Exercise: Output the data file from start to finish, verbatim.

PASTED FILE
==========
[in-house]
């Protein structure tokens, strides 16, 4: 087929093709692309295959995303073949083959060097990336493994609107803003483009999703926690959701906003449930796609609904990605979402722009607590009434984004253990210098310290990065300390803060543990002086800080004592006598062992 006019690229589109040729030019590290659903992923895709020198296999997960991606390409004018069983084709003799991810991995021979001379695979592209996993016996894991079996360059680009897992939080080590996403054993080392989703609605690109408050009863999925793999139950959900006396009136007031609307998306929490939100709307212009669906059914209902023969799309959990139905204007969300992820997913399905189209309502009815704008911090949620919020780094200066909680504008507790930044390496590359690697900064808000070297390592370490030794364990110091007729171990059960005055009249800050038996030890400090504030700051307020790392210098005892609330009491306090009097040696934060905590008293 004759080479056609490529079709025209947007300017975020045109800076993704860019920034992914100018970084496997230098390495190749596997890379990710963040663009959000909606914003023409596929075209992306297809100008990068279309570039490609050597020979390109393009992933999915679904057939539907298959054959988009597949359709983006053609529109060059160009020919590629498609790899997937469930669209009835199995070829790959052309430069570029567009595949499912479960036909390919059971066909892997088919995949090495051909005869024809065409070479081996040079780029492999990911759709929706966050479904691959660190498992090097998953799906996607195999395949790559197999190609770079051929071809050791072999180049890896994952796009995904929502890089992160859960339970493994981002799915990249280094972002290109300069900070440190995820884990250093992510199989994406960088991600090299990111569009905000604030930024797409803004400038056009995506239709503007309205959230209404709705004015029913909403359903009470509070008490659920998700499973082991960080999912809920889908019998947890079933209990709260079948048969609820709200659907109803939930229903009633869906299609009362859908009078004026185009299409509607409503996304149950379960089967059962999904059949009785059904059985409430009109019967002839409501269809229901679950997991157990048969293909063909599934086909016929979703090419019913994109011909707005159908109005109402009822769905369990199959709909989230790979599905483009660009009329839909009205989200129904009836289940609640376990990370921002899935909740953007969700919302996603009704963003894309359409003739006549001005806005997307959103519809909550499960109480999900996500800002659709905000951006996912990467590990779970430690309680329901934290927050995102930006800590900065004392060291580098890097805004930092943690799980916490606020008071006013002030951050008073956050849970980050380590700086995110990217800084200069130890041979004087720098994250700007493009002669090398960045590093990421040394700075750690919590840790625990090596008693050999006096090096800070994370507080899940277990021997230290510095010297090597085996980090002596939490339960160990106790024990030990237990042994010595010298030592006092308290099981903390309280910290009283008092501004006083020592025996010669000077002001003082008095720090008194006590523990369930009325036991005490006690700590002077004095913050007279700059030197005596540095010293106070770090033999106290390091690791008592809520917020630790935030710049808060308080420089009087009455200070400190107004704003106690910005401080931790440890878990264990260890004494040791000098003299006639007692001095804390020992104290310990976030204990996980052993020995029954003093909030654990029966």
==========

[in-house]
């Protein structure tokens, strides 16, 4: 087929093709692309295959995303073949083959060097990336493994609107803003483009999703926690959701906003449930796609609904990605979402722009607590009434984004253990210098310290990065300390803060543990002086800080004592006598062992 006019690229589109040729030019590290659903992923895709020198296999997960991606390409004018069983084709003799991810991995021979001379695979592209996993016996894991079996360059680009897992939080080590996403054993080392989703609605690109408050009863999925793999139950959900006396009136007031609307998306929490939100709307212009669906059914209902023969799309959990139905204007969300992820997913399905189209309502009815704008911090949620919020780094200066909680504008507790930044390496590359690697900064808000070297390592370490030794364990110091007729171990059960005055009249800050038996030890400090504030700051307020790392210098005892609330009491306090009097040696934060905590008293 004759080479056609490529079709025209947007300017975020045109800076993704860019920034992914100018970084496997230098390495190749596997890379990710963040663009959000909606914003023409596929075209992306297809100008990068279309570039490609050597020979390109393009992933999915679904057939539907298959054959988009597949359709983006053609529109060059160009020919590629498609790899997937469930669209009835199995070829790959052309430069570029567009595949499912479960036909390919059971066909892997088919995949090495051909005869024809065409070479081996040079780029492999990911759709929706966050479904691959660190498992090097998953799906996607195999395949790559197999190609770079051929071809050791072999180049890896994952796009995904929502890089992160859960339970493994981002799915990249280094972002290109300069900070440190995820884990250093992510199989994406960088991600090299990111569009905000604030930024797409803004400038056009995506239709503007309205959230209404709705004015029913909403359903009470509070008490659920998700499973082991960080999912809920889908019998947890079933209990709260079948048969609820709200659907109803939930229903009633869906299609009362859908009078004026185009299409509607409503996304149950379960089967059962999904059949009785059904059985409430009109019967002839409501269809229901679950997991157990048969293909063909599934086909016929979703090419019913994109011909707005159908109005109402009822769905369990199959709909989230790979599905483009660009009329839909009205989200129904009836289940609640376990990370921002899935909740953007969700919302996603009704963003894309359409003739006549001005806005997307959103519809909550499960109480999900996500800002659709905000951006996912990467590990779970430690309680329901934290927050995102930006800590900065004392060291580098890097805004930092943690799980916490606020008071006013002030951050008073956050849970980050380590700086995110990217800084200069130890041979004087720098994250700007493009002669090398960045590093990421040394700075750690919590840790625990090596008693050999006096090096800070994370507080899940277990021997230290510095010297090597085996980090002596939490339960160990106790024990030990237990042994010595010298030592006092308290099981903390309280910290009283008092501004006083020592025996010669000077002001003082008095720090008194006590523990369930009325036991005490006690700590002077004095913050007279700059030197005596540095010293106070770090033999106290390091690791008592809520917020630790935030710049808060308080420089009087009455200070400190107004704003106690910005401080931790440890878990264990260890004494040791000098003299006639007692001095804390020992104290310990976030204990996980052993020995029954003093909030654990029966």